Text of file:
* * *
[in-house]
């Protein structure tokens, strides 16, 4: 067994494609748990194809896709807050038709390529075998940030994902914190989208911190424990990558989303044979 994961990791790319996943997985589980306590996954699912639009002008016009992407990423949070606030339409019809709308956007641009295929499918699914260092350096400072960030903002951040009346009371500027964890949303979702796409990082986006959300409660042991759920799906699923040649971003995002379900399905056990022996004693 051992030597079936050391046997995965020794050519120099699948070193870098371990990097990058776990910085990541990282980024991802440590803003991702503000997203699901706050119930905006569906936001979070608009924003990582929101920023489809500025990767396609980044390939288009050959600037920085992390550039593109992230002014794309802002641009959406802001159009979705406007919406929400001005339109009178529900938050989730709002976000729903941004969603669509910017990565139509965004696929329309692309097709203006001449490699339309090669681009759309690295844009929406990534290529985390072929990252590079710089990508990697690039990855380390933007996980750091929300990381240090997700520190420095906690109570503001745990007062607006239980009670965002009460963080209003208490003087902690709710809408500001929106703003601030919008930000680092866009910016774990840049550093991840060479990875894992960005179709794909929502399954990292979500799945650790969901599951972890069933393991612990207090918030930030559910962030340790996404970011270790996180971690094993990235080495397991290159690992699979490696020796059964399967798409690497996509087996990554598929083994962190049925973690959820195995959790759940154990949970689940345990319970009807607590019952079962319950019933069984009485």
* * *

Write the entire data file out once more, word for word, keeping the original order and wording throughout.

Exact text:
[in-house]
């Protein structure tokens, strides 16, 4: 067994494609748990194809896709807050038709390529075998940030994902914190989208911190424990990558989303044979 994961990791790319996943997985589980306590996954699912639009002008016009992407990423949070606030339409019809709308956007641009295929499918699914260092350096400072960030903002951040009346009371500027964890949303979702796409990082986006959300409660042991759920799906699923040649971003995002379900399905056990022996004693 051992030597079936050391046997995965020794050519120099699948070193870098371990990097990058776990910085990541990282980024991802440590803003991702503000997203699901706050119930905006569906936001979070608009924003990582929101920023489809500025990767396609980044390939288009050959600037920085992390550039593109992230002014794309802002641009959406802001159009979705406007919406929400001005339109009178529900938050989730709002976000729903941004969603669509910017990565139509965004696929329309692309097709203006001449490699339309090669681009759309690295844009929406990534290529985390072929990252590079710089990508990697690039990855380390933007996980750091929300990381240090997700520190420095906690109570503001745990007062607006239980009670965002009460963080209003208490003087902690709710809408500001929106703003601030919008930000680092866009910016774990840049550093991840060479990875894992960005179709794909929502399954990292979500799945650790969901599951972890069933393991612990207090918030930030559910962030340790996404970011270790996180971690094993990235080495397991290159690992699979490696020796059964399967798409690497996509087996990554598929083994962190049925973690959820195995959790759940154990949970689940345990319970009807607590019952079962319950019933069984009485």